COALITION for Marriage spokesman Dr David van Gend has told a conference in Brisbane if same-sex marriage passes into law Australia’s religious leaders would be intimidated “with the relentless threat of anti-discrimination lawsuits”.
“Traditional moral teaching will become something to be whispered in private,” Dr van Gend (pictured), addressing the Spirit in the City conference, said.
With the national same-sex marriage postal ballot still running, the Toowoomba general practitioner and author of Stealing from a Child: The Injustice of “Marriage Equality”, said changing the meaning of marriage would change many other things.
“It changes what our children are taught in school, as we have seen overseas,” Dr van Gend said.
“Gay marriage means gay sex-education, and parents are powerless to push back.”
He cited numerous examples from overseas.
“In the USA, Rob and Robin Wirthlin were told by the courts they had ‘no right’ to take their child out of classes that promoted homosexual issues, since gay marriage was now the law of the land,” Dr van Gend said.
“In the UK, Vishnitz Jewish girls’ primary school faces closure if it does not agree to teach about gender reassignment and homosexuality.
“The school had no problem prior to gay marriage becoming law.
“In Canada, the Alberta education department imposed gender fluidity policies on all schools, specifying that boys must be free to wear the uniform of their choice, play in girls’ sports teams and use girls’ bathrooms.
“And that makes sense. If male and female does not matter in marriage, why should male and female matter anywhere?
“If we enshrine genderless marriage in our law, we cannot keep genderless sex-education out of our classrooms.
“Vote for gay marriage and you get programs like ‘Safe Schools’ on steroids.”
Dr van Gend said changing the definition of marriage would also change what could be said freely in public.
“Six years ago, I was taken to the Queensland Anti-Discrimination Commission for arguing, in an article requested by The Courier-Mail, that it was wrong to let two men marry since that meant future children would have to miss out on a mother,” he said.
“I was successful in that case, in part because I had the marriage law on my side. I doubt I would be so fortunate if the law were to change.”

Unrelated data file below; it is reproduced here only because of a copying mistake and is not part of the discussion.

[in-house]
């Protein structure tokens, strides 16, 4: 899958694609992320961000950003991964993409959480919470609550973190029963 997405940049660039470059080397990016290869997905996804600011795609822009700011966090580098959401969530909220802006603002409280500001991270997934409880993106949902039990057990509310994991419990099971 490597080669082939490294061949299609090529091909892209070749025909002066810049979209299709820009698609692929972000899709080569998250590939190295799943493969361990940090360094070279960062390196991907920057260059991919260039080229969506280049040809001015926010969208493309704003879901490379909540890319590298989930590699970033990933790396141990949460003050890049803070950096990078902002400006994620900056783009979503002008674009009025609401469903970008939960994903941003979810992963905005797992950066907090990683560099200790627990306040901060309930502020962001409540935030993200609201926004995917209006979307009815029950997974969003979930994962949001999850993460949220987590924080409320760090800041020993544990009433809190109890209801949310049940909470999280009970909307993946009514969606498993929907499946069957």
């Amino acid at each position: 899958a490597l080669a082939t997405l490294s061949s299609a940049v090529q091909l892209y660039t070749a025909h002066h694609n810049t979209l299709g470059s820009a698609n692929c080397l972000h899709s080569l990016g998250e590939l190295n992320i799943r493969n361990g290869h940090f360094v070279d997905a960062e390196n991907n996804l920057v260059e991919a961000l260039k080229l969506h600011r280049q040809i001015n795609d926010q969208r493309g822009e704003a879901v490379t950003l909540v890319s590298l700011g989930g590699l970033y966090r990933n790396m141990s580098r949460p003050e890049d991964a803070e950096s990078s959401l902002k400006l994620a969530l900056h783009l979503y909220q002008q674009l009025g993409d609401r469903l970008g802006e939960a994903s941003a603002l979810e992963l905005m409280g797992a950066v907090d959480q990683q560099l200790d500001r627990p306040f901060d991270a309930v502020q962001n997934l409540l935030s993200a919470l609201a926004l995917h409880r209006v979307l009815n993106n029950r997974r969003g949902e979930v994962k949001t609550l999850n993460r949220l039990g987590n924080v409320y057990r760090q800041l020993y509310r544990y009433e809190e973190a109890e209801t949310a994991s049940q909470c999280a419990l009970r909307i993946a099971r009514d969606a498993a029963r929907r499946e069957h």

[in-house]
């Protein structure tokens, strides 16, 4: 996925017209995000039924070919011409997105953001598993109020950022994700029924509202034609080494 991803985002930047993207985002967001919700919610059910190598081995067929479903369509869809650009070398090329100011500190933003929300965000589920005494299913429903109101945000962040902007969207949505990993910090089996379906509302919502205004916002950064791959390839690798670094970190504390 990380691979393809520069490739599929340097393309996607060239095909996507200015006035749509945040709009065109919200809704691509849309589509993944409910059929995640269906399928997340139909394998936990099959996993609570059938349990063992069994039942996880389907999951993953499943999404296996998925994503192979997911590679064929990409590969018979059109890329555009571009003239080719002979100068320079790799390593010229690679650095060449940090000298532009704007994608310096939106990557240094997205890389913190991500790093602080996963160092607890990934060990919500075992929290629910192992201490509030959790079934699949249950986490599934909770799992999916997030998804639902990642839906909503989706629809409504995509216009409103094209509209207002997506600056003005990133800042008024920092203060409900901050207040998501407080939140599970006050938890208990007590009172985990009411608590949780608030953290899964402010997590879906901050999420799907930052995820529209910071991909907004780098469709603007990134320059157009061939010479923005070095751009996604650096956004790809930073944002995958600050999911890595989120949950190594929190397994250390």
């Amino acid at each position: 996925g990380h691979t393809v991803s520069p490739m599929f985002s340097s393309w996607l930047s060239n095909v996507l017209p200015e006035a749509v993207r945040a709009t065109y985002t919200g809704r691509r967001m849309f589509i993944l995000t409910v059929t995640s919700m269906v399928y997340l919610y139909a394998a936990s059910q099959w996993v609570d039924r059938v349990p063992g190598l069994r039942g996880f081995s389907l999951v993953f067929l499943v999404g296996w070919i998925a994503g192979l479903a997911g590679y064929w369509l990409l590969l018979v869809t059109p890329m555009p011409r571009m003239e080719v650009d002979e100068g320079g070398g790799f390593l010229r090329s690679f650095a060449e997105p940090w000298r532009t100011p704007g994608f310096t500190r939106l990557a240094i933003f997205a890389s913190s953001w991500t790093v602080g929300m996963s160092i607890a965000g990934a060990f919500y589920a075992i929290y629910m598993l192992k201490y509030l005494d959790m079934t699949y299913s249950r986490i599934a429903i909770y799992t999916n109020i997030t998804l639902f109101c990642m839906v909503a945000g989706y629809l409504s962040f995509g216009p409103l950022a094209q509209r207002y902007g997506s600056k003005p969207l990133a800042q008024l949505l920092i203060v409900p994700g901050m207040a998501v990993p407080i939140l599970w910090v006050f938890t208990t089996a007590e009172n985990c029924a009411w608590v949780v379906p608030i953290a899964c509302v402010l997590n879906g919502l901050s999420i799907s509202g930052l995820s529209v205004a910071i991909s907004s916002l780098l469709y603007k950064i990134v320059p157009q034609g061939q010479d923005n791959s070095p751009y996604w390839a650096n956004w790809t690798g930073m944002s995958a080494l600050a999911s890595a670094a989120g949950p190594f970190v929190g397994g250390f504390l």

Dr van Gend also referred to last month’s “No” campaign rally at the University of Queensland, at which a gay student, Wilson, spoke out against gay marriage and was shouted down and abused as a “homophobe”.
Dr van Gend said a same-sex marriage law would “strike the shepherds, and the sheep will be scattered” – referring to the moral voice of priests, pastors and rabbis.
“It will intimidate religious leaders (and their insurers) with the relentless threat of anti-discrimination lawsuits; traditional moral teaching will become something to be whispered in private,” he said.
Dr van Gend claimed that, for serious gay activists, “marriage equality” was not about marriage but about power – “the power to impose their ideology on the next generation and the power to police what we may think and say”.
“It’s not about equality either, because there is actually no discrimination against same-sex couples under Australian law,” he said.
“Since 2008, gay couples have had full relationship equality with man-woman couples.
“By voting ‘Yes’ we don’t change a gay couple’s legal status but we give activists new power over our families and our freedoms.”
Dr van Gend urged Australians who had not yet cast a postal vote to consider the consequences for their family, their faith and their freedoms.
“If you don’t want your kids subjected to LGBT sex and gender programs and you don’t want to give the thought police an even bigger truncheon, then you have a precious opportunity to vote ‘No’,” he said.